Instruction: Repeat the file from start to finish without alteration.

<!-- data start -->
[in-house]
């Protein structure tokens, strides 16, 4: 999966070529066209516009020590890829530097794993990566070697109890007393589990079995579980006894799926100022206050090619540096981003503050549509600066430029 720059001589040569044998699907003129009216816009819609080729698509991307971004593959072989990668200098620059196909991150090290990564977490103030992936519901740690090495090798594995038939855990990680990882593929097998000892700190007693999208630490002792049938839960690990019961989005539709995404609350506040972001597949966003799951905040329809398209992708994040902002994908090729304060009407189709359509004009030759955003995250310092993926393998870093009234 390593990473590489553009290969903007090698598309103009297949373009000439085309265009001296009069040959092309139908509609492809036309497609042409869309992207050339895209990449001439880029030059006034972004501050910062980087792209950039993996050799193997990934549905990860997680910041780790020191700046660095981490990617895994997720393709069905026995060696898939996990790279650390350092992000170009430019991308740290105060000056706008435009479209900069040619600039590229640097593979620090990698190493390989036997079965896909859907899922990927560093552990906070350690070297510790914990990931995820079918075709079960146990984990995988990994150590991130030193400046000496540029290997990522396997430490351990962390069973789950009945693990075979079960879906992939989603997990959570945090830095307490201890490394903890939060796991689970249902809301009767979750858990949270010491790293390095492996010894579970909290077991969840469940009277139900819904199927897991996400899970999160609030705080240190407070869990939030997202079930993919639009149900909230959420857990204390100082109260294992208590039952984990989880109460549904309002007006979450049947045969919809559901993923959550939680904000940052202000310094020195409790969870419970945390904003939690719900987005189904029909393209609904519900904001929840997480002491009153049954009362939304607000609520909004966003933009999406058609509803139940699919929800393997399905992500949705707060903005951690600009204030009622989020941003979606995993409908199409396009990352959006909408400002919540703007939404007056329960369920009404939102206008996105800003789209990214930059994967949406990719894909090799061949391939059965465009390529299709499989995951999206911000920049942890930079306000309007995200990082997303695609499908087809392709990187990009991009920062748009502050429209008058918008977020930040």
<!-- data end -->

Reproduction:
[in-house]
């Protein structure tokens, strides 16, 4: 999966070529066209516009020590890829530097794993990566070697109890007393589990079995579980006894799926100022206050090619540096981003503050549509600066430029 720059001589040569044998699907003129009216816009819609080729698509991307971004593959072989990668200098620059196909991150090290990564977490103030992936519901740690090495090798594995038939855990990680990882593929097998000892700190007693999208630490002792049938839960690990019961989005539709995404609350506040972001597949966003799951905040329809398209992708994040902002994908090729304060009407189709359509004009030759955003995250310092993926393998870093009234 390593990473590489553009290969903007090698598309103009297949373009000439085309265009001296009069040959092309139908509609492809036309497609042409869309992207050339895209990449001439880029030059006034972004501050910062980087792209950039993996050799193997990934549905990860997680910041780790020191700046660095981490990617895994997720393709069905026995060696898939996990790279650390350092992000170009430019991308740290105060000056706008435009479209900069040619600039590229640097593979620090990698190493390989036997079965896909859907899922990927560093552990906070350690070297510790914990990931995820079918075709079960146990984990995988990994150590991130030193400046000496540029290997990522396997430490351990962390069973789950009945693990075979079960879906992939989603997990959570945090830095307490201890490394903890939060796991689970249902809301009767979750858990949270010491790293390095492996010894579970909290077991969840469940009277139900819904199927897991996400899970999160609030705080240190407070869990939030997202079930993919639009149900909230959420857990204390100082109260294992208590039952984990989880109460549904309002007006979450049947045969919809559901993923959550939680904000940052202000310094020195409790969870419970945390904003939690719900987005189904029909393209609904519900904001929840997480002491009153049954009362939304607000609520909004966003933009999406058609509803139940699919929800393997399905992500949705707060903005951690600009204030009622989020941003979606995993409908199409396009990352959006909408400002919540703007939404007056329960369920009404939102206008996105800003789209990214930059994967949406990719894909090799061949391939059965465009390529299709499989995951999206911000920049942890930079306000309007995200990082997303695609499908087809392709990187990009991009920062748009502050429209008058918008977020930040």